Avondale Estates residents have the inspiring opportunity on Nov. 5 to vote for Dee Merriam, a highly competent and dedicated citizen, to fill one of two open commissioner positions on City Council. The city would be well served to have Dee officially involved in leading its development at a time that will bring dramatic changes to its downtown and surrounding areas.

I have known Dee and her husband Tom since they settled two doors down from Vicki and myself on Lakeview Place in 1980. We were awed by how quickly they transformed their backyard from an overgrown weed patch into a beautiful, garden space from where over the years we could hear the cries of delight of their children as they swung on the rope fettered to a tree limb or scampered about in their playhouse.

More recently, that backyard has been a space where many city residents have come together to enjoy the Merriams’ special gift for creating community and developing friendships.

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Keeping up with Dee’s professional career has been a challenge for anyone who knows her. Although retired Dee is considered to be a national expert on walkability and access to greenspace. Last year she was an invited speaker at the New Partners for Smart Growth Conference in San Francisco. This November she has agreed to speak at the American Public Health Association’s national conference in Philadelphia. Dee has worked in every level of government — city, county, regional, state and federal — and as she says “my career has been focused on the creation of places where people want to be,”  which includes — and this really goes without saying — Avondale Estates.

It shouldn’t be a surprise to city hall regulars that Dee would throw her hat into the political ring since her attendance at the BOMC, Planning and Zoning, and Downtown Development Authority meetings has been constant and her opinions expressed in a refreshing, sensible and knowledgeable manner.

The city has been fortunate to have such a committed citizen living within its limits, who appreciates its founding as an historic planned community and who wants to make certain its future retains its livability.

With Dee, it’s not just talk. She’s repeatedly rolled up her sleeves to support our city. If you don’t believe me, just wait until she knocks on your door to let you know what a privilege it is to be living in Avondale and what needs to be done to realize its full potential.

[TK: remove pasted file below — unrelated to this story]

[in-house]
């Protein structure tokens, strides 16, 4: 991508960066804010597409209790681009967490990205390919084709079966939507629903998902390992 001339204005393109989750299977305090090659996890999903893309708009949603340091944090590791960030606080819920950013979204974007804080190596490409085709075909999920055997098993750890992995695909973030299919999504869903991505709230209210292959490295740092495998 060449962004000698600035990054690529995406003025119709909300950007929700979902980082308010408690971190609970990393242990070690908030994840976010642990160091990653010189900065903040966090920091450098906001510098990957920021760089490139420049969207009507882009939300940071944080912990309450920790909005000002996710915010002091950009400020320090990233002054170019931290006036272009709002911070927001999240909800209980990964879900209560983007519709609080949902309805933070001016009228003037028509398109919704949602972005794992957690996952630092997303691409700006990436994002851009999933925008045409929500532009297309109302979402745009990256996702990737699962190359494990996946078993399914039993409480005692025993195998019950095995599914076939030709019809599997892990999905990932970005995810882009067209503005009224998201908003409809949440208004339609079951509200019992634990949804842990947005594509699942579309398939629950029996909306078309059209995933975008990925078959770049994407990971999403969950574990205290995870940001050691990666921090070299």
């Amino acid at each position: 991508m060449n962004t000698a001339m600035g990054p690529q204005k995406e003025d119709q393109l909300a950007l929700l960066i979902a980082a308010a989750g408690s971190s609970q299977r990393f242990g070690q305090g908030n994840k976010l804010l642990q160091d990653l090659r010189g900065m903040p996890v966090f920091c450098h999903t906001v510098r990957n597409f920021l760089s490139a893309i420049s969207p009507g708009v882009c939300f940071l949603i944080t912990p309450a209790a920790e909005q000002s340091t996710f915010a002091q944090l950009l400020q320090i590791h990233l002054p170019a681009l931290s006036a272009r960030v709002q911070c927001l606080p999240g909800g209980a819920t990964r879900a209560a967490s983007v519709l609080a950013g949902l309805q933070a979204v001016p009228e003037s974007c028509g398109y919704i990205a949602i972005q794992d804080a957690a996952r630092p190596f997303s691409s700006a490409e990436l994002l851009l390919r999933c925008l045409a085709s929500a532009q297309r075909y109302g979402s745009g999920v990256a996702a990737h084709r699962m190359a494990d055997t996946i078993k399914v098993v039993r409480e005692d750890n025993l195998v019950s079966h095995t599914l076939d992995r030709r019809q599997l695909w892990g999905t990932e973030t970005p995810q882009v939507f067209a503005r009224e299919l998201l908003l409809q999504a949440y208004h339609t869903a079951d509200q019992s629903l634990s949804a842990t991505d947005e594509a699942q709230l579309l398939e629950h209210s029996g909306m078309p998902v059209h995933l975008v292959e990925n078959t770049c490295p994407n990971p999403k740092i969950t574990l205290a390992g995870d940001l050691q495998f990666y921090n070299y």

– Phil Bolton


Learn more about voting in the Nov. 5 election: 

Early voting in the Nov. 5 municipal elections in DeKalb County began on Monday, Oct. 14.

Numerous DeKalb County cities are holding elections, including Decatur, Avondale Estates and Tucker.

The closest early voting site for these residents will be at the Voter Registration & Elections Office on 4380 Memorial Drive, Suite 300 Decatur, GA 30032.

Early voting times are Monday through Friday, Oct. 14 through Nov. 1, from 8 a.m. to 5:30 p.m. There will be no Saturday and Sunday voting in the municipal elections.

If you need to see a sample ballot, visit the Georgia Secretary of State’s My Voter page by clicking here. You can also find your polling place if you choose to vote on Nov. 5 instead of voting early.

You have to be 18 to vote. You will also need to bring one of the following forms of ID, according to the Georgia Secretary of State’s Office:

– Any valid state or federal government issued photo ID, including a free ID Card issued by your county registrar’s office or the Georgia Department of Driver Services (DDS)

– A Georgia Driver’s License, even if expired

– Valid employee photo ID from any branch, department, agency, or entity of the U.S. Government, Georgia, or any county, municipality, board, authority or other entity of this state

– Valid U.S. passport ID

– Valid U.S. military photo ID

– Valid tribal photo ID